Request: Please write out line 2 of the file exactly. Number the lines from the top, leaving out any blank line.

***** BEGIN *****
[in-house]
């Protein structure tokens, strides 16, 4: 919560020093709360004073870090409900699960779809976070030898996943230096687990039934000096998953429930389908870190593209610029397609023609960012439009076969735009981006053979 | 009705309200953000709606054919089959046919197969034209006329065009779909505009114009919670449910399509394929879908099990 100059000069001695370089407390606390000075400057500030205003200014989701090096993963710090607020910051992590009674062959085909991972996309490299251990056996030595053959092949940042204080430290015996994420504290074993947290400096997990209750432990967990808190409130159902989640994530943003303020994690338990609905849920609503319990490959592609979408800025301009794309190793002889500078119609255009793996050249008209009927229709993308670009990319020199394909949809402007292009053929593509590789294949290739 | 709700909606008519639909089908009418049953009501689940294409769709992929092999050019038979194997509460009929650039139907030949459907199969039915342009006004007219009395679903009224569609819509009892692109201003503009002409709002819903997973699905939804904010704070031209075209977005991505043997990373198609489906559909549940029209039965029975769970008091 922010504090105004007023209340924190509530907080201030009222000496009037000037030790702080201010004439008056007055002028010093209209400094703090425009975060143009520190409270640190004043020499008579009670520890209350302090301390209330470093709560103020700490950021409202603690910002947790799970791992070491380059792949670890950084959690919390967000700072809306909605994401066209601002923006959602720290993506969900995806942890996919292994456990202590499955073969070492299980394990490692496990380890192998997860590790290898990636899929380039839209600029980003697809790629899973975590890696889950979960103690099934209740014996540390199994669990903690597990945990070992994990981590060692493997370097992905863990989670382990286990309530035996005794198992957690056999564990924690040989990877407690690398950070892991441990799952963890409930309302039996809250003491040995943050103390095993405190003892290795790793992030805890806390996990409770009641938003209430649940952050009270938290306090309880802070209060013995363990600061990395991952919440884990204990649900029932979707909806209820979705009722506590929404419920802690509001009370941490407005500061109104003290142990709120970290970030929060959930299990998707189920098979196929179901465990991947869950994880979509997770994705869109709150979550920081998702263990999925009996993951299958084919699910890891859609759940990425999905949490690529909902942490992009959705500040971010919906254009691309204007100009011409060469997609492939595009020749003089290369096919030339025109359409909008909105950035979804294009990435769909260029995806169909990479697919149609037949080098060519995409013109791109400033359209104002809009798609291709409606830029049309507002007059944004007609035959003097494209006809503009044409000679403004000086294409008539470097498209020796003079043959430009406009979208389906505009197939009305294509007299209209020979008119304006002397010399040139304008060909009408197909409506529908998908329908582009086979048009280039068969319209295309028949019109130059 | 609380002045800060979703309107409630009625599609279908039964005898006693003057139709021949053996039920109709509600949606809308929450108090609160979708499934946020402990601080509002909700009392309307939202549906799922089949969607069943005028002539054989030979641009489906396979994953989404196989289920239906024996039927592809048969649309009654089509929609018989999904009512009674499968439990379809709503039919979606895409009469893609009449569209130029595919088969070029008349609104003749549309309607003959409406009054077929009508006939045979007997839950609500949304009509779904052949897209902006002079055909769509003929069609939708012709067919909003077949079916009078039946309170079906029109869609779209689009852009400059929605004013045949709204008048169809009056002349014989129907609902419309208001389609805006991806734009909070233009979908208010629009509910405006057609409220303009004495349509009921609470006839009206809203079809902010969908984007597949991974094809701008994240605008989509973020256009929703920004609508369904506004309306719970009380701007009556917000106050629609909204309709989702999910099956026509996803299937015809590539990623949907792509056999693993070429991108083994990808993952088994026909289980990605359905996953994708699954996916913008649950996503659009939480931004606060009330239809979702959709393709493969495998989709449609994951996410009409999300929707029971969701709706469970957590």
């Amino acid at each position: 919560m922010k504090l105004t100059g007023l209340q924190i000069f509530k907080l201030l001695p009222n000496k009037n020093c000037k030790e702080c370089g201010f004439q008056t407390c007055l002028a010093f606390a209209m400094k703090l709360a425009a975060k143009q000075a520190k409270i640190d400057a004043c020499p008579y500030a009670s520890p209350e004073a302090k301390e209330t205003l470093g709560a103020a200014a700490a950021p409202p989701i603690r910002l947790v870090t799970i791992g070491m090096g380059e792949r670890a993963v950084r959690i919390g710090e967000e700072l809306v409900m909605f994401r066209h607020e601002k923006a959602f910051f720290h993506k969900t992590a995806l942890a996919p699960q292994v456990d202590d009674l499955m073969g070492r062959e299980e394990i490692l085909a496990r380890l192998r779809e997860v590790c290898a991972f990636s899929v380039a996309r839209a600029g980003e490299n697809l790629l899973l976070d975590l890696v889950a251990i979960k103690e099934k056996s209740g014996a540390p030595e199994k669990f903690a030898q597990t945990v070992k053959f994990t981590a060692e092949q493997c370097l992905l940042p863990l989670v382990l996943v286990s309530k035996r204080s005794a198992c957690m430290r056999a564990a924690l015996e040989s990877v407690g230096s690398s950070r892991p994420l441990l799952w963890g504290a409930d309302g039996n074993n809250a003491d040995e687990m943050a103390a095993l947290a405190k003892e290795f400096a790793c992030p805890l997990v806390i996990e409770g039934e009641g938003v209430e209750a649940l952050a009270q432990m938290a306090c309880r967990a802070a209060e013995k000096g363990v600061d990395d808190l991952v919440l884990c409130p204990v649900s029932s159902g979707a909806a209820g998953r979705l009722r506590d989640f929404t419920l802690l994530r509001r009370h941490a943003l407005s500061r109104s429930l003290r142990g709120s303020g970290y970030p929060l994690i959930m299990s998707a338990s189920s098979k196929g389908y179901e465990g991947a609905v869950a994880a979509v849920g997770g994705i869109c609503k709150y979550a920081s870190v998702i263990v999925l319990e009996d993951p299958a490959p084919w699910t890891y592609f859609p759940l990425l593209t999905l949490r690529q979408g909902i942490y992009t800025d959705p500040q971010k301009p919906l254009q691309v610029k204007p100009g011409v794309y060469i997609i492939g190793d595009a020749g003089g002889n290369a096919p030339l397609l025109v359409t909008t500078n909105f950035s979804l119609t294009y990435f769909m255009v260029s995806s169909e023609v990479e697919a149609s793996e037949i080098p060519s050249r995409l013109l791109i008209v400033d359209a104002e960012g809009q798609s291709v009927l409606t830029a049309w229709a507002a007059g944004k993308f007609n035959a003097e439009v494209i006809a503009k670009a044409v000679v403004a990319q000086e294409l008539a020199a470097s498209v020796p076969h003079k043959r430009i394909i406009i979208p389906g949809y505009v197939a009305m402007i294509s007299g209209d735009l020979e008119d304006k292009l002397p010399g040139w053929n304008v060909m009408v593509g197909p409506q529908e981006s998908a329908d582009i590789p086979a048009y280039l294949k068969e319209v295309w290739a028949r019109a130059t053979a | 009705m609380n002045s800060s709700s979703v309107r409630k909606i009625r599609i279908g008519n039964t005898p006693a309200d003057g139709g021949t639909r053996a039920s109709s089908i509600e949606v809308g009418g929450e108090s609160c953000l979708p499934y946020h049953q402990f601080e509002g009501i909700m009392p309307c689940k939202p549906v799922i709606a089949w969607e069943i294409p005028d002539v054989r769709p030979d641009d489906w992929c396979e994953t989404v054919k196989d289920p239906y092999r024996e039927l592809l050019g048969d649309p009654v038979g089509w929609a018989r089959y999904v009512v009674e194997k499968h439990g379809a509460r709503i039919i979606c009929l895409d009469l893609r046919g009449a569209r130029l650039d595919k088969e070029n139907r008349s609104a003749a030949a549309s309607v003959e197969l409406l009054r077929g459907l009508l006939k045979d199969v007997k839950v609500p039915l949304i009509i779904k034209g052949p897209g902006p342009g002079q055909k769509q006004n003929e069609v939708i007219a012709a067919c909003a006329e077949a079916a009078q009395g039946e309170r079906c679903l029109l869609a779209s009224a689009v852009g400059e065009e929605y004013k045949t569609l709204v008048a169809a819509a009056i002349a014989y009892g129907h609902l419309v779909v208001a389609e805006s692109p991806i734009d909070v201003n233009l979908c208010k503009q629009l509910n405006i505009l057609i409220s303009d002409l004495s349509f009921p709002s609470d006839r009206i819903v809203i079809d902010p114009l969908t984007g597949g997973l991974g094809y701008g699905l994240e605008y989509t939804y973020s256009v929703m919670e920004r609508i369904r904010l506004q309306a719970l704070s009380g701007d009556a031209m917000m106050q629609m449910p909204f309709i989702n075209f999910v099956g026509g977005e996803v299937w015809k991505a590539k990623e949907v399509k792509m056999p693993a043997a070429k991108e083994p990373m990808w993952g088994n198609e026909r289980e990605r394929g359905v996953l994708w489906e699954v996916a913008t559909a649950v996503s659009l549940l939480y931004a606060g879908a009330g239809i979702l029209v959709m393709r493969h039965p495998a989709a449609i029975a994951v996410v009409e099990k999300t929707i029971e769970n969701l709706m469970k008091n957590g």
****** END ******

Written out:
């Protein structure tokens, strides 16, 4: 919560020093709360004073870090409900699960779809976070030898996943230096687990039934000096998953429930389908870190593209610029397609023609960012439009076969735009981006053979 | 009705309200953000709606054919089959046919197969034209006329065009779909505009114009919670449910399509394929879908099990 100059000069001695370089407390606390000075400057500030205003200014989701090096993963710090607020910051992590009674062959085909991972996309490299251990056996030595053959092949940042204080430290015996994420504290074993947290400096997990209750432990967990808190409130159902989640994530943003303020994690338990609905849920609503319990490959592609979408800025301009794309190793002889500078119609255009793996050249008209009927229709993308670009990319020199394909949809402007292009053929593509590789294949290739 | 709700909606008519639909089908009418049953009501689940294409769709992929092999050019038979194997509460009929650039139907030949459907199969039915342009006004007219009395679903009224569609819509009892692109201003503009002409709002819903997973699905939804904010704070031209075209977005991505043997990373198609489906559909549940029209039965029975769970008091 922010504090105004007023209340924190509530907080201030009222000496009037000037030790702080201010004439008056007055002028010093209209400094703090425009975060143009520190409270640190004043020499008579009670520890209350302090301390209330470093709560103020700490950021409202603690910002947790799970791992070491380059792949670890950084959690919390967000700072809306909605994401066209601002923006959602720290993506969900995806942890996919292994456990202590499955073969070492299980394990490692496990380890192998997860590790290898990636899929380039839209600029980003697809790629899973975590890696889950979960103690099934209740014996540390199994669990903690597990945990070992994990981590060692493997370097992905863990989670382990286990309530035996005794198992957690056999564990924690040989990877407690690398950070892991441990799952963890409930309302039996809250003491040995943050103390095993405190003892290795790793992030805890806390996990409770009641938003209430649940952050009270938290306090309880802070209060013995363990600061990395991952919440884990204990649900029932979707909806209820979705009722506590929404419920802690509001009370941490407005500061109104003290142990709120970290970030929060959930299990998707189920098979196929179901465990991947869950994880979509997770994705869109709150979550920081998702263990999925009996993951299958084919699910890891859609759940990425999905949490690529909902942490992009959705500040971010919906254009691309204007100009011409060469997609492939595009020749003089290369096919030339025109359409909008909105950035979804294009990435769909260029995806169909990479697919149609037949080098060519995409013109791109400033359209104002809009798609291709409606830029049309507002007059944004007609035959003097494209006809503009044409000679403004000086294409008539470097498209020796003079043959430009406009979208389906505009197939009305294509007299209209020979008119304006002397010399040139304008060909009408197909409506529908998908329908582009086979048009280039068969319209295309028949019109130059 | 609380002045800060979703309107409630009625599609279908039964005898006693003057139709021949053996039920109709509600949606809308929450108090609160979708499934946020402990601080509002909700009392309307939202549906799922089949969607069943005028002539054989030979641009489906396979994953989404196989289920239906024996039927592809048969649309009654089509929609018989999904009512009674499968439990379809709503039919979606895409009469893609009449569209130029595919088969070029008349609104003749549309309607003959409406009054077929009508006939045979007997839950609500949304009509779904052949897209902006002079055909769509003929069609939708012709067919909003077949079916009078039946309170079906029109869609779209689009852009400059929605004013045949709204008048169809009056002349014989129907609902419309208001389609805006991806734009909070233009979908208010629009509910405006057609409220303009004495349509009921609470006839009206809203079809902010969908984007597949991974094809701008994240605008989509973020256009929703920004609508369904506004309306719970009380701007009556917000106050629609909204309709989702999910099956026509996803299937015809590539990623949907792509056999693993070429991108083994990808993952088994026909289980990605359905996953994708699954996916913008649950996503659009939480931004606060009330239809979702959709393709493969495998989709449609994951996410009409999300929707029971969701709706469970957590």